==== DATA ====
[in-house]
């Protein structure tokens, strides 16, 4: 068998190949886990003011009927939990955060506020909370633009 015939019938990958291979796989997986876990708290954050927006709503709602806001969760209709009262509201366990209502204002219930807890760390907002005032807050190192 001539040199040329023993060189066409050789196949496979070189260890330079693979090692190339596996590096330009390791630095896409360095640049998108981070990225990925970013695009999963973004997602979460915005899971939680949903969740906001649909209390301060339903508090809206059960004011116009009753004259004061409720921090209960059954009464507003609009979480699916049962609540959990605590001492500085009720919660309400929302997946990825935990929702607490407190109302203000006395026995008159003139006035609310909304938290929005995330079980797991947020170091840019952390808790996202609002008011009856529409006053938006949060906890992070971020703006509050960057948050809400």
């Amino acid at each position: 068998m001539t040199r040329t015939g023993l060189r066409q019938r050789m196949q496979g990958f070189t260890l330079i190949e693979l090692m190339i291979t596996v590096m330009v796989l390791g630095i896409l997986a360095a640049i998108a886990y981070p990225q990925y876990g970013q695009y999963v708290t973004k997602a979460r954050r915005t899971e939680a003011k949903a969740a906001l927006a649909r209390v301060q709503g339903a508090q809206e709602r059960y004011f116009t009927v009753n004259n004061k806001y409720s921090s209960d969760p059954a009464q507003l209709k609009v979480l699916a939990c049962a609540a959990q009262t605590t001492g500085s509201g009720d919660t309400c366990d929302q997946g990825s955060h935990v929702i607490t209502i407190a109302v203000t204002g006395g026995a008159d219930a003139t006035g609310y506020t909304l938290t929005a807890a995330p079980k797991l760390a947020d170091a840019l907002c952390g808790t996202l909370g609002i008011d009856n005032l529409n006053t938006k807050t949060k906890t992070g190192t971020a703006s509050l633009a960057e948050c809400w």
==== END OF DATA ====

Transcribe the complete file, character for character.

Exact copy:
[in-house]
């Protein structure tokens, strides 16, 4: 068998190949886990003011009927939990955060506020909370633009 015939019938990958291979796989997986876990708290954050927006709503709602806001969760209709009262509201366990209502204002219930807890760390907002005032807050190192 001539040199040329023993060189066409050789196949496979070189260890330079693979090692190339596996590096330009390791630095896409360095640049998108981070990225990925970013695009999963973004997602979460915005899971939680949903969740906001649909209390301060339903508090809206059960004011116009009753004259004061409720921090209960059954009464507003609009979480699916049962609540959990605590001492500085009720919660309400929302997946990825935990929702607490407190109302203000006395026995008159003139006035609310909304938290929005995330079980797991947020170091840019952390808790996202609002008011009856529409006053938006949060906890992070971020703006509050960057948050809400």
């Amino acid at each position: 068998m001539t040199r040329t015939g023993l060189r066409q019938r050789m196949q496979g990958f070189t260890l330079i190949e693979l090692m190339i291979t596996v590096m330009v796989l390791g630095i896409l997986a360095a640049i998108a886990y981070p990225q990925y876990g970013q695009y999963v708290t973004k997602a979460r954050r915005t899971e939680a003011k949903a969740a906001l927006a649909r209390v301060q709503g339903a508090q809206e709602r059960y004011f116009t009927v009753n004259n004061k806001y409720s921090s209960d969760p059954a009464q507003l209709k609009v979480l699916a939990c049962a609540a959990q009262t605590t001492g500085s509201g009720d919660t309400c366990d929302q997946g990825s955060h935990v929702i607490t209502i407190a109302v203000t204002g006395g026995a008159d219930a003139t006035g609310y506020t909304l938290t929005a807890a995330p079980k797991l760390a947020d170091a840019l907002c952390g808790t996202l909370g609002i008011d009856n005032l529409n006053t938006k807050t949060k906890t992070g190192t971020a703006s509050l633009a960057e948050c809400w």